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Sandwich Generation: The 'Fair Share' Dilemma

Here’s how to make sure every family member accepts responsibility when it’s time to step up

posted by Jeff Brown, January 31, 2013 More by this author

Aging parents needing caregiving from their adult children.

Jeff Brown has nearly 20 years experience as a personal finance columnist for publications including The New York Times, The Nightly Business Report on PBS, The Philadelphia Inquirer and MSNBC.com.


Aging parents needing caregiving from their adult children.
iStockPhoto/ThinkStock
Jeff Brown writes a biweekly blog about the Sandwich Generation and the financial issues its members face as they try to help their parents and their adult children. The blog appears on Next Avenue and on the website of the public television show Nightly Business Report. A highly respected financial journalist, Brown brings personal expertise to the subject because he is part of the Sandwich Generation.

In the perfect Sandwich Generation family scenario, everything goes like clockwork. The grandparents, parents and grandkids all pitch in for the common good with their time, effort and money: From each according to his ability, to each according to his needs.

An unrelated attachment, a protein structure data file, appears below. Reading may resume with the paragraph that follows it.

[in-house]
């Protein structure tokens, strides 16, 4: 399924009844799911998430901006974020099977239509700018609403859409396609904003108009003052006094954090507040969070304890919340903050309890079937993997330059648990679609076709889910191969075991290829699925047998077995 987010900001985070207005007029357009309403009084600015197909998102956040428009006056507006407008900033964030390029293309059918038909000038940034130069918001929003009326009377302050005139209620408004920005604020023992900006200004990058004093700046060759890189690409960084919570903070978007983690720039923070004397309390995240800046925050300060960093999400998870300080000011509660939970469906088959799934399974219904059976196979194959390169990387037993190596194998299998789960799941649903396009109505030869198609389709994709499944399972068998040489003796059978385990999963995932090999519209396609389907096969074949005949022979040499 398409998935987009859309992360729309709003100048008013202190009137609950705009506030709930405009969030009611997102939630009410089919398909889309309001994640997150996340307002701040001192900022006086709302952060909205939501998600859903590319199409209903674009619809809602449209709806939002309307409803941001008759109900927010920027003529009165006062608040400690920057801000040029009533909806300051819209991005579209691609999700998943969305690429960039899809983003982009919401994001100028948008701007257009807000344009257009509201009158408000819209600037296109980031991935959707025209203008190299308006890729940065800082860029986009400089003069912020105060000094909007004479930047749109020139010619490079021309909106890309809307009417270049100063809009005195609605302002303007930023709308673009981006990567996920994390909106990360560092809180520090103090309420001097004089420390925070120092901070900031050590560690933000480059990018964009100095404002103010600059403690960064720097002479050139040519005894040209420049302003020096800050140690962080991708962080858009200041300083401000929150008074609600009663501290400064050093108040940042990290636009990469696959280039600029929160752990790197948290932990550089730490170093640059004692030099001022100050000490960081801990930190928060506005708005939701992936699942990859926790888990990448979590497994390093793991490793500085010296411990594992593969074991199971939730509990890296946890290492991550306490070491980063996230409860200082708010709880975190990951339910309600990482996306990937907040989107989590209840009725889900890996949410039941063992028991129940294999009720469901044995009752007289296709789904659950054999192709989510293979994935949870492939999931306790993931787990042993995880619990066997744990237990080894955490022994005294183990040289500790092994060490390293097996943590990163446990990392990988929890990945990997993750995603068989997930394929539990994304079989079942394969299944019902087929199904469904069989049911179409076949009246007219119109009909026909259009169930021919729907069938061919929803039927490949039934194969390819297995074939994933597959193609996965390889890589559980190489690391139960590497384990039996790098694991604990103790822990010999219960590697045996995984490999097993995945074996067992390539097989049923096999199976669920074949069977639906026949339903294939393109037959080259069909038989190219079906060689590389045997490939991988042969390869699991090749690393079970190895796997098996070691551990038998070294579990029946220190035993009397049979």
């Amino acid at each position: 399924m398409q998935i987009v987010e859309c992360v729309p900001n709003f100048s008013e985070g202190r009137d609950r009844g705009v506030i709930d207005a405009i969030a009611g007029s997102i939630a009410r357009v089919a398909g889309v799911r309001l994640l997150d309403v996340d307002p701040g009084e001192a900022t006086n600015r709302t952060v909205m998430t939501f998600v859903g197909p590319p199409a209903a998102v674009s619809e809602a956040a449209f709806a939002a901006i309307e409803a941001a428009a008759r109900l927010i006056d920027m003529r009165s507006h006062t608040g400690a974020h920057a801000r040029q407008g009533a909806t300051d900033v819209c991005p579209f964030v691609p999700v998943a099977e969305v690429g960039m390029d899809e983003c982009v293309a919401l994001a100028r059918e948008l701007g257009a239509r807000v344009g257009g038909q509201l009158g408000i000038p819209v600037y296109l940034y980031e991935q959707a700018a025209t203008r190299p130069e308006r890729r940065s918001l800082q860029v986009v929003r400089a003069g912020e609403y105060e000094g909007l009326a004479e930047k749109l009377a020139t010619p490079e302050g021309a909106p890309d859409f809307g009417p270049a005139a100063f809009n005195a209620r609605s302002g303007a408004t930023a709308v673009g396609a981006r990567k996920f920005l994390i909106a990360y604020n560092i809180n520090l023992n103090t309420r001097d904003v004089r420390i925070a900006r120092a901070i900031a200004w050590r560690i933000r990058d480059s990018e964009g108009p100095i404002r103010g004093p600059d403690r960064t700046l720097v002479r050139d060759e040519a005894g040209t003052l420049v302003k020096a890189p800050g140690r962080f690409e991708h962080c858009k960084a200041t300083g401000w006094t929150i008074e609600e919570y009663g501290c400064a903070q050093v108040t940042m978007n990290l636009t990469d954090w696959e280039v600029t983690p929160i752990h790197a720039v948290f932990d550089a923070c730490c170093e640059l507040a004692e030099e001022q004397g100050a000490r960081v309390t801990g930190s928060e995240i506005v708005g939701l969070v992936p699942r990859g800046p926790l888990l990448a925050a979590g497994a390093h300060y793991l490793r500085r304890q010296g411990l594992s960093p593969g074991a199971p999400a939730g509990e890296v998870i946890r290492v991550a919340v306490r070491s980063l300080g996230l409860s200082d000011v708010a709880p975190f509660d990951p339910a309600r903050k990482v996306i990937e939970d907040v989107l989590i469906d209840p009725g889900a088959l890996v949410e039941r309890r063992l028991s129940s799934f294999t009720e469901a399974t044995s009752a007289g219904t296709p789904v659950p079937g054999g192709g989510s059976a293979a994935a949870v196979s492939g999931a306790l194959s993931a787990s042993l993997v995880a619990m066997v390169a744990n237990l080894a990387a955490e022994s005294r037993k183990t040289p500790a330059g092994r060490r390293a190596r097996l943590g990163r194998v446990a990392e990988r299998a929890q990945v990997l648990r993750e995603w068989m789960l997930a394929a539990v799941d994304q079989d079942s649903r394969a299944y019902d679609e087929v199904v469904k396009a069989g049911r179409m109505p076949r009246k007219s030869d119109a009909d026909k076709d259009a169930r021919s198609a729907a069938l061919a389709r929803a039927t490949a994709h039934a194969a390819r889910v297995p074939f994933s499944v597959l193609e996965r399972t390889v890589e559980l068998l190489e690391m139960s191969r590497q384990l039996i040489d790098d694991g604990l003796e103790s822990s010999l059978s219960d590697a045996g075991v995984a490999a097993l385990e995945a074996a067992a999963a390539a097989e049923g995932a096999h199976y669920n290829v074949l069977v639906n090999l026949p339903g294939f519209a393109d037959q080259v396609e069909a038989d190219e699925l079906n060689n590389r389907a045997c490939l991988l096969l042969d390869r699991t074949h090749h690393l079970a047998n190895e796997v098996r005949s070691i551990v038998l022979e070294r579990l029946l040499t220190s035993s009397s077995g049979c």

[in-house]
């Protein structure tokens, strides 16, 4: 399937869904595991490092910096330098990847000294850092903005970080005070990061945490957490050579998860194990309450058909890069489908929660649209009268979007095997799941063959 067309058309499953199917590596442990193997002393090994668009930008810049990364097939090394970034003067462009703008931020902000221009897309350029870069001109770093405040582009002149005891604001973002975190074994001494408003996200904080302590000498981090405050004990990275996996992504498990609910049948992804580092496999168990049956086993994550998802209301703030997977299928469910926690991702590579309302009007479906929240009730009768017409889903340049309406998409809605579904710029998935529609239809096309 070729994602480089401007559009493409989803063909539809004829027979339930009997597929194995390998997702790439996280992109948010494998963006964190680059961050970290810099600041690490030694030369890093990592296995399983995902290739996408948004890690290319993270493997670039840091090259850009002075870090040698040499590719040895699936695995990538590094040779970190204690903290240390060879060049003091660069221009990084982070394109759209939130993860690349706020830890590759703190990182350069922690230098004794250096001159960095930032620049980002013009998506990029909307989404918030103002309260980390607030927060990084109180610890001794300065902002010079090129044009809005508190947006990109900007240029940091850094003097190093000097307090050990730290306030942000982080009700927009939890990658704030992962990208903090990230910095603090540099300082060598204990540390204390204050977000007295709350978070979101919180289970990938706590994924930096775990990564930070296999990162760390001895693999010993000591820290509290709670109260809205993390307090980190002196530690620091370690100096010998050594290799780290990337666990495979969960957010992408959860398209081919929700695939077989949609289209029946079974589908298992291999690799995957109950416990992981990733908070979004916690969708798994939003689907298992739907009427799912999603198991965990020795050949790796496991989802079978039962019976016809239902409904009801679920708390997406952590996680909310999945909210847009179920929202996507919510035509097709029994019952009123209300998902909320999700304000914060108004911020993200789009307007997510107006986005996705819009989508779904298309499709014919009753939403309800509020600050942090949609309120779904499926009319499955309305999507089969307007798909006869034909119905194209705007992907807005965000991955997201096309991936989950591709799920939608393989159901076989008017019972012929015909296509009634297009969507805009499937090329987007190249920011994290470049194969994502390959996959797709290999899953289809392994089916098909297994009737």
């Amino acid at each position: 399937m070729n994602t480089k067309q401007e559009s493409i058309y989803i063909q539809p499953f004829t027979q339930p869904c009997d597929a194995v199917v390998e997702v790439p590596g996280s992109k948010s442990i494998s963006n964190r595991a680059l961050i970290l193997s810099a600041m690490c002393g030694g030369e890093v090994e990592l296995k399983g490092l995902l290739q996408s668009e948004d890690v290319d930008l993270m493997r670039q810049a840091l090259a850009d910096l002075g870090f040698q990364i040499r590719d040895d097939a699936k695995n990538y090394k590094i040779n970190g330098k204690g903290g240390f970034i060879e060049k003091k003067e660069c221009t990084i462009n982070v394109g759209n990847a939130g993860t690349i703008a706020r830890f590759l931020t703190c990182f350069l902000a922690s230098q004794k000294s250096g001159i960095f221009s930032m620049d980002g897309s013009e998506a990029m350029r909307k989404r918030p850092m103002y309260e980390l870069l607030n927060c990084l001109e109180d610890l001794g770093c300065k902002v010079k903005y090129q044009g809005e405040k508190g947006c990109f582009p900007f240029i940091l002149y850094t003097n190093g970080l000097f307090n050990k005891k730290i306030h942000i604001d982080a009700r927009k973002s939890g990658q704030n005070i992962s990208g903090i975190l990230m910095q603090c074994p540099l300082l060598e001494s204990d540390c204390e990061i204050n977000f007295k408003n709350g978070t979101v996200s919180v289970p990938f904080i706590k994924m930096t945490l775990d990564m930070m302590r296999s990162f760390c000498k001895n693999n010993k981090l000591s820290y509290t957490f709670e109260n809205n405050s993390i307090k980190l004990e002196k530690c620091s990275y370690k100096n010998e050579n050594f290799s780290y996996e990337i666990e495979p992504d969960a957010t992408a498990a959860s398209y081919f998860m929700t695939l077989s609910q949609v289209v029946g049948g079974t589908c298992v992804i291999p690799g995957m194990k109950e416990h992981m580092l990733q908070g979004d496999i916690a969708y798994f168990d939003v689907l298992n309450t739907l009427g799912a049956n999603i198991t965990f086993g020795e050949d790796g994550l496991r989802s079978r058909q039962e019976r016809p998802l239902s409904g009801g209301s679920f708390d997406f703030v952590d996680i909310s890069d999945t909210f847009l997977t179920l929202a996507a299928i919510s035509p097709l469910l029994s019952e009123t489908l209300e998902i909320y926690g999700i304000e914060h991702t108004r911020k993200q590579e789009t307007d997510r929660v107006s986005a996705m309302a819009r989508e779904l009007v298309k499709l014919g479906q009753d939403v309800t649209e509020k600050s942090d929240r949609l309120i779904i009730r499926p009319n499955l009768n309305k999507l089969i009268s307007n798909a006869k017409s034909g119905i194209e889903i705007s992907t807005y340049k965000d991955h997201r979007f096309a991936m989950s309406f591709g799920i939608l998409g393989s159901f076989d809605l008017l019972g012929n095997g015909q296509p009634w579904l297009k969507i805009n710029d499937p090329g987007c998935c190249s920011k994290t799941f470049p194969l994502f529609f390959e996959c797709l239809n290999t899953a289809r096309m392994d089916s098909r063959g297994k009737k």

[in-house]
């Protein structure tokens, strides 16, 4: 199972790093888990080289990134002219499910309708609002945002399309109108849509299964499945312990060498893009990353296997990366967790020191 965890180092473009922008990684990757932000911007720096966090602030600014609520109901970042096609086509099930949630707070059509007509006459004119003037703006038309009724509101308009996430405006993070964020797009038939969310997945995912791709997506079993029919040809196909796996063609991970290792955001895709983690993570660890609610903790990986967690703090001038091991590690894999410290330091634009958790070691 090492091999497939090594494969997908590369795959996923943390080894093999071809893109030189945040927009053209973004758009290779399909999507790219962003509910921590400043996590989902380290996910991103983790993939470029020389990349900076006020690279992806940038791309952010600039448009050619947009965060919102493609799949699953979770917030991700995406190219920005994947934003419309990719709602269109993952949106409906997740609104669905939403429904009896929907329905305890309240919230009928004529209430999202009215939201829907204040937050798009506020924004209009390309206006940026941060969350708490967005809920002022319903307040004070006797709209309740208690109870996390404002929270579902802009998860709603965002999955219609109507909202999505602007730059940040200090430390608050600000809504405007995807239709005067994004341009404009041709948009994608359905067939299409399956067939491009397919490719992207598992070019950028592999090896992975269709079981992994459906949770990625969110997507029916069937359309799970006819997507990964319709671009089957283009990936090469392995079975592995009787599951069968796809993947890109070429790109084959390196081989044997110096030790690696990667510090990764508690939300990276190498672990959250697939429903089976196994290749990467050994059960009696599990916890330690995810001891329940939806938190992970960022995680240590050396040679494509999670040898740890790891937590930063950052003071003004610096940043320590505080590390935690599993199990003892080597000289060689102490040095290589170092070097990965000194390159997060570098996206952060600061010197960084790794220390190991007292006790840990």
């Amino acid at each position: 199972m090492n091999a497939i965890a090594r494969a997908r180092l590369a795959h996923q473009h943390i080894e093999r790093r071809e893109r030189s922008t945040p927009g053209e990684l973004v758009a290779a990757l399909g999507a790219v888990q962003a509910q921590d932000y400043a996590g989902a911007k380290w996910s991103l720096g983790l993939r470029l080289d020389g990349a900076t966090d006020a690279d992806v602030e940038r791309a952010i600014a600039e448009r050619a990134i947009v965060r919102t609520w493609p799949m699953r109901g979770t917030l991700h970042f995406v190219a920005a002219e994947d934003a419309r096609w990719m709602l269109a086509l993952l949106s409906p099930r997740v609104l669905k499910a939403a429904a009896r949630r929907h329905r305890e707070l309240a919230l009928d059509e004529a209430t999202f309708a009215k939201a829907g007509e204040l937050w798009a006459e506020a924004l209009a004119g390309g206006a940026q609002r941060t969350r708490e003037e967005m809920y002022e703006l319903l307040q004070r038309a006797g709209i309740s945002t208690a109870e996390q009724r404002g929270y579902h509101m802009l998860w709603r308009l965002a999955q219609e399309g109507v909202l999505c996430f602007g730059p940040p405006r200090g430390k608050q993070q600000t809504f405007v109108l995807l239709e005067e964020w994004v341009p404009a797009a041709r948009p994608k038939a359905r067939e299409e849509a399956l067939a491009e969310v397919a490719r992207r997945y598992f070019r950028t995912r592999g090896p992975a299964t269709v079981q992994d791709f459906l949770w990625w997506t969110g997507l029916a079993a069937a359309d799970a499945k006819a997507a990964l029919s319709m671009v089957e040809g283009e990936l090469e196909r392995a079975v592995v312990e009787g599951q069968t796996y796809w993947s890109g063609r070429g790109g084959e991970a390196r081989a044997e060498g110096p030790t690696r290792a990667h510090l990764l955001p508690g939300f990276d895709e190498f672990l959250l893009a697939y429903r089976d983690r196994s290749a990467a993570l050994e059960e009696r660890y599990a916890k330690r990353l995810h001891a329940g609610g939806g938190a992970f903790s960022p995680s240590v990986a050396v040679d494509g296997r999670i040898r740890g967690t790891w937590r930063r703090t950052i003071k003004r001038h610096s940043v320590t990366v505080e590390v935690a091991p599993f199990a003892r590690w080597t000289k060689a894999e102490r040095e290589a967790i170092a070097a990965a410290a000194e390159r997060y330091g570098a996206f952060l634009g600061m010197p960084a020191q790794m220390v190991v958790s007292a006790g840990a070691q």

Well, in the real world, communist countries haven’t made this work and most '60s communes failed. Not surprisingly, despite their blood ties, families find cooperation has its limits, too.
 
When One Family Member Is Resistant
 
So, what do you do about the family member who simply won’t get with the program?
 
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Suppose all siblings — with the exception of one brother — want to help shoulder their parents’ medical costs. Or a twentysomething grandchild moves in with her grandma and won’t help with chores. What if the family has settled on a rental for a beach week together, but one sister won’t pay because she wanted to go elsewhere.
 
At some point, the family has to shrug its collective shoulders and accept the fact that Joe or Mary isn’t going to sign on and now everyone else will have to bear more than their share. A family, after all, is not a business, where you can fire problem workers. And as you’ve probably found, confrontation and pressure tactics tend to backfire.
 
Still, a little diplomacy can keep things from getting even worse and soothe the feelings of those who believe they’re being asked to carry too much of the load.